To Cram or Not to Cram?

Exhausted Student Falling Asleep While CrammingWith final exams rolling around the corner, this is about the time when students begin panicking. Without the slightest bit of hesitation, they initiate their ritual late-night cram-sessions and caffeine binges in order to catch up on their schoolwork. This is the time when students tend to revisit or even relearn concepts they should have mastered by now. I am all too familiar with this process; after all, I am a teacher…and yes, we can tell.

But why is it that more than often, students leave things to the last minute and get caught up completing other tasks instead? Is this human nature? Is it due to our fast-paced society? Prioritization? Or did we subconsciously intend on completing our work, but got sidetracked? Which leads me to the most important question…are we simply the ones to blame? Well, according to the ‘Academic Success Centre’ the top six reasons why students procrastinate are the following:

1)    Skill deficits

2)    Lack of interest

3)    Lack of motivation

4)    Fear of failure

5)    Fear of success

6)    Rebellion and resistance

Maintaining a healthy balance between social life and school life is not the easiest mission to accomplish. Given that the tools students study with (laptop, tablet, etc.) are the ones that lead them into the abyss of social networking sites and are the gateway to the myriads of other, more ‘interesting facts’ to read up about, I don’t necessarily believe technology is entirely to blame. Do I believe that online distractions are one of the top reasons for procrastination? Undeniably. However, we choose what we do with our time and focus and determination are also of the essence. Concentration and being attentive to solely one task for long periods of time is not as easy as it used to be.

Some students would argue that procrastination is a skill. Really, why dedicate an hour day to pace yourself and comfortably study for that 50 % final throughout the week, when you could be surfing the web, going out with friends or watching the latest series… when you could just dedicate 5 intense hours the night and early morning before to force feed yourself all the material right before the exam? Is procrastination a skill or is it something that can hinder our success? Difficult to say because to some people, it is literally all they know and how they live their lives relentlessly.

The problem with procrastination is…this is a habit that does not affect solely our schoolwork and grades… this is an issue that will linger and remain with us within our work environment and during goal setting and accomplishment. In a way, it is a form of cheating ourselves, because can we really retain and learn from this information that we are quickly soaking up and spilling right back out? This action alone goes against all of the principles of meaningful learning.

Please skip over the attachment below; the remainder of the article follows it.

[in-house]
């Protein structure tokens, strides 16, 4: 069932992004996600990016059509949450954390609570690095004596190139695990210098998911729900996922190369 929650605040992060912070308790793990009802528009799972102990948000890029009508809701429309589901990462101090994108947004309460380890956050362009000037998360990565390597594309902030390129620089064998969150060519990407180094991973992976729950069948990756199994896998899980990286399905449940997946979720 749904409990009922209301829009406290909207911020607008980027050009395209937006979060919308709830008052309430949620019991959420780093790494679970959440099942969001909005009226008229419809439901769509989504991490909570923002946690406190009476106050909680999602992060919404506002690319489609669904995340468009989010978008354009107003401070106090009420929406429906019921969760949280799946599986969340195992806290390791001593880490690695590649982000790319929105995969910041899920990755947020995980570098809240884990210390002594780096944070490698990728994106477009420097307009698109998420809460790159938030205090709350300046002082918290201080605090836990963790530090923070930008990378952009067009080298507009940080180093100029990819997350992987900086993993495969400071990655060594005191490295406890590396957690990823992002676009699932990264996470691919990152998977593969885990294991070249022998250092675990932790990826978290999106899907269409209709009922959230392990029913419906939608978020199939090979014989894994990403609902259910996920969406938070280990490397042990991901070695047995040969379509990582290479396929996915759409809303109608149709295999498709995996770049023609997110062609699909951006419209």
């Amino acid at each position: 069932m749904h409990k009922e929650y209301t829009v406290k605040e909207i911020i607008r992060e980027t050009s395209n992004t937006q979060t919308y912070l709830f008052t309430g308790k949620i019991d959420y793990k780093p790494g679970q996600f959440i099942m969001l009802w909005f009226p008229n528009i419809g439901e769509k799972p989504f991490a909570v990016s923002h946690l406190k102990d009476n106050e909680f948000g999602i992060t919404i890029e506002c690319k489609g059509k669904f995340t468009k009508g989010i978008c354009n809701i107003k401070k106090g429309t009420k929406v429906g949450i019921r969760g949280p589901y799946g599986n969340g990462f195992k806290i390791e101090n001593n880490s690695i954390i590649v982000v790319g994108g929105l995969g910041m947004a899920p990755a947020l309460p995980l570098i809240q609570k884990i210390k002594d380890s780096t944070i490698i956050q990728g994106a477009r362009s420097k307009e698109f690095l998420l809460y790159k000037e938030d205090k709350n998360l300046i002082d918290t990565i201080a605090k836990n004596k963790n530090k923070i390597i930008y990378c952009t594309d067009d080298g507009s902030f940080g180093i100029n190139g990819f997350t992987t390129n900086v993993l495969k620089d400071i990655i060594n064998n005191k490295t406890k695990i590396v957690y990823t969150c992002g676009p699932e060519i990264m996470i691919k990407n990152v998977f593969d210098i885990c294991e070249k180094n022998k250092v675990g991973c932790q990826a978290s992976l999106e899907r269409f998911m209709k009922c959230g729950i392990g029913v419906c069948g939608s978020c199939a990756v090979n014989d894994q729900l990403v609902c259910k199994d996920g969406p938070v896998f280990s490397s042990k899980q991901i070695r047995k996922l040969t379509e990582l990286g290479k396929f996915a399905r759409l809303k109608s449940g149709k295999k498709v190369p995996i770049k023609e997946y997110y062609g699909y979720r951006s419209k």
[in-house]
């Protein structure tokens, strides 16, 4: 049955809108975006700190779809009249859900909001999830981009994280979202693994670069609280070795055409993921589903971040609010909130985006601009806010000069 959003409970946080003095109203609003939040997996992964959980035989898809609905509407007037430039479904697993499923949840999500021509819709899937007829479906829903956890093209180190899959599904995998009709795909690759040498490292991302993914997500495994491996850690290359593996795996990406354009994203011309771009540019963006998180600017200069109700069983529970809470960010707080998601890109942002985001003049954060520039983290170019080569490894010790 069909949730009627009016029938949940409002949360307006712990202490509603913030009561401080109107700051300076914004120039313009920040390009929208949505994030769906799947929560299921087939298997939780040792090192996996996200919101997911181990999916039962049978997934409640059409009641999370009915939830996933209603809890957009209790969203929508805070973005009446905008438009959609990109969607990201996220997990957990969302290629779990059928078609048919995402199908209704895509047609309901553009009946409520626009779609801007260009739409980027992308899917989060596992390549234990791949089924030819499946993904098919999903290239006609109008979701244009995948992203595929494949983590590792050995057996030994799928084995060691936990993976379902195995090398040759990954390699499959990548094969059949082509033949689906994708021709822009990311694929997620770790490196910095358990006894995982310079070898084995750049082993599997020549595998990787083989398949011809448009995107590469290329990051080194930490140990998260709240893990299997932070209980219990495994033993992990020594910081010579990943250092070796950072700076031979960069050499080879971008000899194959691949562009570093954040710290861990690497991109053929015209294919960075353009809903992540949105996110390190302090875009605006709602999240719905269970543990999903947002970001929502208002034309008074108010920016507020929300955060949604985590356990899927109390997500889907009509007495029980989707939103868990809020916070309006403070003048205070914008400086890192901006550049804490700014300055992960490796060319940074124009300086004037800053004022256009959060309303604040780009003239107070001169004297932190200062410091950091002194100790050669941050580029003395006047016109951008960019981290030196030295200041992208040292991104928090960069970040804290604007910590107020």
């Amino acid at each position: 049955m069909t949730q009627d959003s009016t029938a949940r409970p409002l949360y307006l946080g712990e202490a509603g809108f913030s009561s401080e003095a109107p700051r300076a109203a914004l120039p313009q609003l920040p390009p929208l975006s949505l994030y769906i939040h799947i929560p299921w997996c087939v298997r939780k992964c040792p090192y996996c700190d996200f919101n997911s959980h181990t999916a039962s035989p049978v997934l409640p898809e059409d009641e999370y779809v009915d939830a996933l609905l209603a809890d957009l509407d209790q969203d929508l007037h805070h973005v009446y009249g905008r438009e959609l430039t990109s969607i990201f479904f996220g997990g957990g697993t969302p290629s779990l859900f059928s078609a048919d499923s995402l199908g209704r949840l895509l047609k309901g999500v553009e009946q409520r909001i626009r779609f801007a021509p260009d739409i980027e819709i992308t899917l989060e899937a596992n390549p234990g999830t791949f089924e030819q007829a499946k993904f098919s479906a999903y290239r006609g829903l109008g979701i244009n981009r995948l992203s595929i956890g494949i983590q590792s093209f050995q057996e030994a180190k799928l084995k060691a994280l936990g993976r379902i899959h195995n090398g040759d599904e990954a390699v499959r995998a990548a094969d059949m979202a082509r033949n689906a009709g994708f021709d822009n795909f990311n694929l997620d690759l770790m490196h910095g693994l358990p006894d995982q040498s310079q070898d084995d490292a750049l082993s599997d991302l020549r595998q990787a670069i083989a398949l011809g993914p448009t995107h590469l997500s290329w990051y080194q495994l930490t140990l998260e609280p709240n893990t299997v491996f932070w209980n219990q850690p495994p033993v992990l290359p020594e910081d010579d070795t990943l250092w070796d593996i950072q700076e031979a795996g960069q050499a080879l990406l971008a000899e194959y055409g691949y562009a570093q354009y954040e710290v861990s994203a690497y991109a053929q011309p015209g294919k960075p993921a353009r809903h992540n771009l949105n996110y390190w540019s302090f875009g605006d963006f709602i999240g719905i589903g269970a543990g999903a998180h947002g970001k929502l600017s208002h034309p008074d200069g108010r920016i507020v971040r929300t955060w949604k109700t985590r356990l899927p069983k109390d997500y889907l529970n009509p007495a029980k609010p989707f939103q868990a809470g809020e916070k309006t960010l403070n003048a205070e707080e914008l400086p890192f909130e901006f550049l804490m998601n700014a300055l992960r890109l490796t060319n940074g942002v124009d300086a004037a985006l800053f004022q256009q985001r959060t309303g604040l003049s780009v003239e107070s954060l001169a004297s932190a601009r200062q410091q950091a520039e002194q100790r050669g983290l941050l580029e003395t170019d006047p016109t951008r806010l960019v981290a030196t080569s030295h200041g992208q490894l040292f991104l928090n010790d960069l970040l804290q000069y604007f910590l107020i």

Nevertheless, along with the bad does come some good. Procrastination in itself is the act of quickly gathering information, attempting to have it sink in and subsequently, regurgitate it. There are certain instances where this “skill” can come in handy. For example, giving a last-minute presentation, briefing a case, rehearsing a speech, preparing a lecture, and practicing a pitch or learning new sales tactics. If we were working at a company and were informed we had to give a last minute presentation, then maybe the skill could be used effectively, but how often do these situations truly arise? You can only ‘Fake it ‘til you make it’ to a certain extent and just like an embarrassing photo, it would be a shame if your university study habits come back to haunt you one day.

Students need to avoid the temptation that surrounds them and properly define work vs. play in order to successfully rid themselves of cram sessions for good. With part-time jobs, overloaded schedules, external obligations, and so on…it is easy to see how so many students can fall into the habit of becoming professional procrastinators. But does this legitimize our actions? Stay tuned for my next article on how to develop proper study habits and tips for success in your courses and at work!

Happy Studying,

Lisa

“Anyone can do any amount of work, provided it isn’t the work he/she is supposed to be doing at that moment.” -Robert Benchley 

“Procrastination is like a credit card: it’s a lot of fun until you get the bill.” -Christopher Parker

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